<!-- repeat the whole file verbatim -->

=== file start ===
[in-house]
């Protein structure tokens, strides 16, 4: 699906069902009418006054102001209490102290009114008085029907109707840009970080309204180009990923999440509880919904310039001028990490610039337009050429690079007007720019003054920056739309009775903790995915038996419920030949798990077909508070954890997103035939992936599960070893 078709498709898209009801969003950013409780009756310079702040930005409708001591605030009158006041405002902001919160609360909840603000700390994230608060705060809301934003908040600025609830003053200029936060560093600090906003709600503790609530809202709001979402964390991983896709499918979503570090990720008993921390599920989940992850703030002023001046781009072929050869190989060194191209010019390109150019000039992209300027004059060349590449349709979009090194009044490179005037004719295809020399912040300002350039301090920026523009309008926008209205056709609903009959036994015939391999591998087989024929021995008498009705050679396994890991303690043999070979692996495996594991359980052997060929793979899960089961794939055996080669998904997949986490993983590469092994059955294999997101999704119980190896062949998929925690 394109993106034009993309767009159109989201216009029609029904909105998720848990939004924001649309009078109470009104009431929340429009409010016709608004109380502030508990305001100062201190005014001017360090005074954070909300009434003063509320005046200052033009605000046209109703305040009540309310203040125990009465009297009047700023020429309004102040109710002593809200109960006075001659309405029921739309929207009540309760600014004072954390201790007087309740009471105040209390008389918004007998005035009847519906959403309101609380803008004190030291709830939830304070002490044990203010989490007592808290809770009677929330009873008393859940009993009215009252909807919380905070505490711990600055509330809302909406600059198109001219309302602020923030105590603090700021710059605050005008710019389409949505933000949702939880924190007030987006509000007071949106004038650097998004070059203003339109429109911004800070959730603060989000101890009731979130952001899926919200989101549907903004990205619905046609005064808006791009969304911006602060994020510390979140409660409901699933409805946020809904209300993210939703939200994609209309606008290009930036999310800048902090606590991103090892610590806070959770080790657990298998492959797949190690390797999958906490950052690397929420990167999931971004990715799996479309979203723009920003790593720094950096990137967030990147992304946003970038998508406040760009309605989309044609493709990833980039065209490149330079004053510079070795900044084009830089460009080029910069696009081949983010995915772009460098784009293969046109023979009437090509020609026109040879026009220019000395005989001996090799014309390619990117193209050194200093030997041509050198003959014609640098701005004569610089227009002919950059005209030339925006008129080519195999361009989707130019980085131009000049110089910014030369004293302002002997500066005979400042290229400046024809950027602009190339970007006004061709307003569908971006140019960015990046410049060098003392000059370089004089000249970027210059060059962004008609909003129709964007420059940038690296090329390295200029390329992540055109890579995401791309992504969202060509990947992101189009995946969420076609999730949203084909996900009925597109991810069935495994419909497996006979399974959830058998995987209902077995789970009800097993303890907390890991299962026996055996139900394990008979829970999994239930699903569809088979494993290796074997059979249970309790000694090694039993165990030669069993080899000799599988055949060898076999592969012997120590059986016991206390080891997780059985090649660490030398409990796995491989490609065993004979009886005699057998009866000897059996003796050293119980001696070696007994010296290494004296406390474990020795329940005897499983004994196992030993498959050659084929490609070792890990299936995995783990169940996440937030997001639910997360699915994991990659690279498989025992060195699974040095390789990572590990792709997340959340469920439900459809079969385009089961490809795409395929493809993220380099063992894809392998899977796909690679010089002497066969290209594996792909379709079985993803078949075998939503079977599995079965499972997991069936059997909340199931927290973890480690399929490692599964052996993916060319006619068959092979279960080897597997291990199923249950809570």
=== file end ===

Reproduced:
[in-house]
């Protein structure tokens, strides 16, 4: 699906069902009418006054102001209490102290009114008085029907109707840009970080309204180009990923999440509880919904310039001028990490610039337009050429690079007007720019003054920056739309009775903790995915038996419920030949798990077909508070954890997103035939992936599960070893 078709498709898209009801969003950013409780009756310079702040930005409708001591605030009158006041405002902001919160609360909840603000700390994230608060705060809301934003908040600025609830003053200029936060560093600090906003709600503790609530809202709001979402964390991983896709499918979503570090990720008993921390599920989940992850703030002023001046781009072929050869190989060194191209010019390109150019000039992209300027004059060349590449349709979009090194009044490179005037004719295809020399912040300002350039301090920026523009309008926008209205056709609903009959036994015939391999591998087989024929021995008498009705050679396994890991303690043999070979692996495996594991359980052997060929793979899960089961794939055996080669998904997949986490993983590469092994059955294999997101999704119980190896062949998929925690 394109993106034009993309767009159109989201216009029609029904909105998720848990939004924001649309009078109470009104009431929340429009409010016709608004109380502030508990305001100062201190005014001017360090005074954070909300009434003063509320005046200052033009605000046209109703305040009540309310203040125990009465009297009047700023020429309004102040109710002593809200109960006075001659309405029921739309929207009540309760600014004072954390201790007087309740009471105040209390008389918004007998005035009847519906959403309101609380803008004190030291709830939830304070002490044990203010989490007592808290809770009677929330009873008393859940009993009215009252909807919380905070505490711990600055509330809302909406600059198109001219309302602020923030105590603090700021710059605050005008710019389409949505933000949702939880924190007030987006509000007071949106004038650097998004070059203003339109429109911004800070959730603060989000101890009731979130952001899926919200989101549907903004990205619905046609005064808006791009969304911006602060994020510390979140409660409901699933409805946020809904209300993210939703939200994609209309606008290009930036999310800048902090606590991103090892610590806070959770080790657990298998492959797949190690390797999958906490950052690397929420990167999931971004990715799996479309979203723009920003790593720094950096990137967030990147992304946003970038998508406040760009309605989309044609493709990833980039065209490149330079004053510079070795900044084009830089460009080029910069696009081949983010995915772009460098784009293969046109023979009437090509020609026109040879026009220019000395005989001996090799014309390619990117193209050194200093030997041509050198003959014609640098701005004569610089227009002919950059005209030339925006008129080519195999361009989707130019980085131009000049110089910014030369004293302002002997500066005979400042290229400046024809950027602009190339970007006004061709307003569908971006140019960015990046410049060098003392000059370089004089000249970027210059060059962004008609909003129709964007420059940038690296090329390295200029390329992540055109890579995401791309992504969202060509990947992101189009995946969420076609999730949203084909996900009925597109991810069935495994419909497996006979399974959830058998995987209902077995789970009800097993303890907390890991299962026996055996139900394990008979829970999994239930699903569809088979494993290796074997059979249970309790000694090694039993165990030669069993080899000799599988055949060898076999592969012997120590059986016991206390080891997780059985090649660490030398409990796995491989490609065993004979009886005699057998009866000897059996003796050293119980001696070696007994010296290494004296406390474990020795329940005897499983004994196992030993498959050659084929490609070792890990299936995995783990169940996440937030997001639910997360699915994991990659690279498989025992060195699974040095390789990572590990792709997340959340469920439900459809079969385009089961490809795409395929493809993220380099063992894809392998899977796909690679010089002497066969290209594996792909379709079985993803078949075998939503079977599995079965499972997991069936059997909340199931927290973890480690399929490692599964052996993916060319006619068959092979279960080897597997291990199923249950809570």